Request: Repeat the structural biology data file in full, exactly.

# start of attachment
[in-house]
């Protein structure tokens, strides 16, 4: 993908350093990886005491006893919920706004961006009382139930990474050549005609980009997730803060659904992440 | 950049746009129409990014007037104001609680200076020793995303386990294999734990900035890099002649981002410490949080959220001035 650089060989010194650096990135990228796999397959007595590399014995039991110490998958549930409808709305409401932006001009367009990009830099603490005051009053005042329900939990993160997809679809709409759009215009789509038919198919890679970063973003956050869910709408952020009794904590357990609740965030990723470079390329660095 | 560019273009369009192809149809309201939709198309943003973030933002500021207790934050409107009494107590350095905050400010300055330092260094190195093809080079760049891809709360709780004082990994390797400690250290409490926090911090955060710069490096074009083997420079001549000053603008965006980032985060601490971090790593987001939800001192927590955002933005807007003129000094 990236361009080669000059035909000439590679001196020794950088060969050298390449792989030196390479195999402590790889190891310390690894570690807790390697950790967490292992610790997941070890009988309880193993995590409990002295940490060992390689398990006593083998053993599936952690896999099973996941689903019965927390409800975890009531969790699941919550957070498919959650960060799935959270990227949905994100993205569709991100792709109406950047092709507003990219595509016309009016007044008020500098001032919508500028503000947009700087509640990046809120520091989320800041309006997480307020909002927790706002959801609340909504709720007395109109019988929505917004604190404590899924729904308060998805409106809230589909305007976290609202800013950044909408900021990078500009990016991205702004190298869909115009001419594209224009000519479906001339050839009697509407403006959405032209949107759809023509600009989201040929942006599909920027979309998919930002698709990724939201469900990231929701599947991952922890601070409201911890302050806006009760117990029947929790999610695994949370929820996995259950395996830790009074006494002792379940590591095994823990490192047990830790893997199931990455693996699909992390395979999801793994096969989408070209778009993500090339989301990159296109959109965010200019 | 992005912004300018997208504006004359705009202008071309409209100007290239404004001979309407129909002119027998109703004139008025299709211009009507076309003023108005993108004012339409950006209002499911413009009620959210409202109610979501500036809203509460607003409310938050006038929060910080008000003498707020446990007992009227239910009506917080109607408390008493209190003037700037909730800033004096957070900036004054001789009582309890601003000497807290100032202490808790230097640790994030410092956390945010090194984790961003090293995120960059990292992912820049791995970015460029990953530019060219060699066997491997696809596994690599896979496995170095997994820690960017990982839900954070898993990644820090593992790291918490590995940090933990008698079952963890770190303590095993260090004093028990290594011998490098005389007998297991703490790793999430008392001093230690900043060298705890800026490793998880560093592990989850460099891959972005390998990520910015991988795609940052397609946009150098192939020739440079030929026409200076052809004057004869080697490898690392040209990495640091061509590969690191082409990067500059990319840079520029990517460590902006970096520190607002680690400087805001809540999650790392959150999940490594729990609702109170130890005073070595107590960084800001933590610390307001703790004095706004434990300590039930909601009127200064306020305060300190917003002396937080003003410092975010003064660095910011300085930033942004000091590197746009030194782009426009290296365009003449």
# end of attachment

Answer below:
[in-house]
């Protein structure tokens, strides 16, 4: 993908350093990886005491006893919920706004961006009382139930990474050549005609980009997730803060659904992440 | 950049746009129409990014007037104001609680200076020793995303386990294999734990900035890099002649981002410490949080959220001035 650089060989010194650096990135990228796999397959007595590399014995039991110490998958549930409808709305409401932006001009367009990009830099603490005051009053005042329900939990993160997809679809709409759009215009789509038919198919890679970063973003956050869910709408952020009794904590357990609740965030990723470079390329660095 | 560019273009369009192809149809309201939709198309943003973030933002500021207790934050409107009494107590350095905050400010300055330092260094190195093809080079760049891809709360709780004082990994390797400690250290409490926090911090955060710069490096074009083997420079001549000053603008965006980032985060601490971090790593987001939800001192927590955002933005807007003129000094 990236361009080669000059035909000439590679001196020794950088060969050298390449792989030196390479195999402590790889190891310390690894570690807790390697950790967490292992610790997941070890009988309880193993995590409990002295940490060992390689398990006593083998053993599936952690896999099973996941689903019965927390409800975890009531969790699941919550957070498919959650960060799935959270990227949905994100993205569709991100792709109406950047092709507003990219595509016309009016007044008020500098001032919508500028503000947009700087509640990046809120520091989320800041309006997480307020909002927790706002959801609340909504709720007395109109019988929505917004604190404590899924729904308060998805409106809230589909305007976290609202800013950044909408900021990078500009990016991205702004190298869909115009001419594209224009000519479906001339050839009697509407403006959405032209949107759809023509600009989201040929942006599909920027979309998919930002698709990724939201469900990231929701599947991952922890601070409201911890302050806006009760117990029947929790999610695994949370929820996995259950395996830790009074006494002792379940590591095994823990490192047990830790893997199931990455693996699909992390395979999801793994096969989408070209778009993500090339989301990159296109959109965010200019 | 992005912004300018997208504006004359705009202008071309409209100007290239404004001979309407129909002119027998109703004139008025299709211009009507076309003023108005993108004012339409950006209002499911413009009620959210409202109610979501500036809203509460607003409310938050006038929060910080008000003498707020446990007992009227239910009506917080109607408390008493209190003037700037909730800033004096957070900036004054001789009582309890601003000497807290100032202490808790230097640790994030410092956390945010090194984790961003090293995120960059990292992912820049791995970015460029990953530019060219060699066997491997696809596994690599896979496995170095997994820690960017990982839900954070898993990644820090593992790291918490590995940090933990008698079952963890770190303590095993260090004093028990290594011998490098005389007998297991703490790793999430008392001093230690900043060298705890800026490793998880560093592990989850460099891959972005390998990520910015991988795609940052397609946009150098192939020739440079030929026409200076052809004057004869080697490898690392040209990495640091061509590969690191082409990067500059990319840079520029990517460590902006970096520190607002680690400087805001809540999650790392959150999940490594729990609702109170130890005073070595107590960084800001933590610390307001703790004095706004434990300590039930909601009127200064306020305060300190917003002396937080003003410092975010003064660095910011300085930033942004000091590197746009030194782009426009290296365009003449």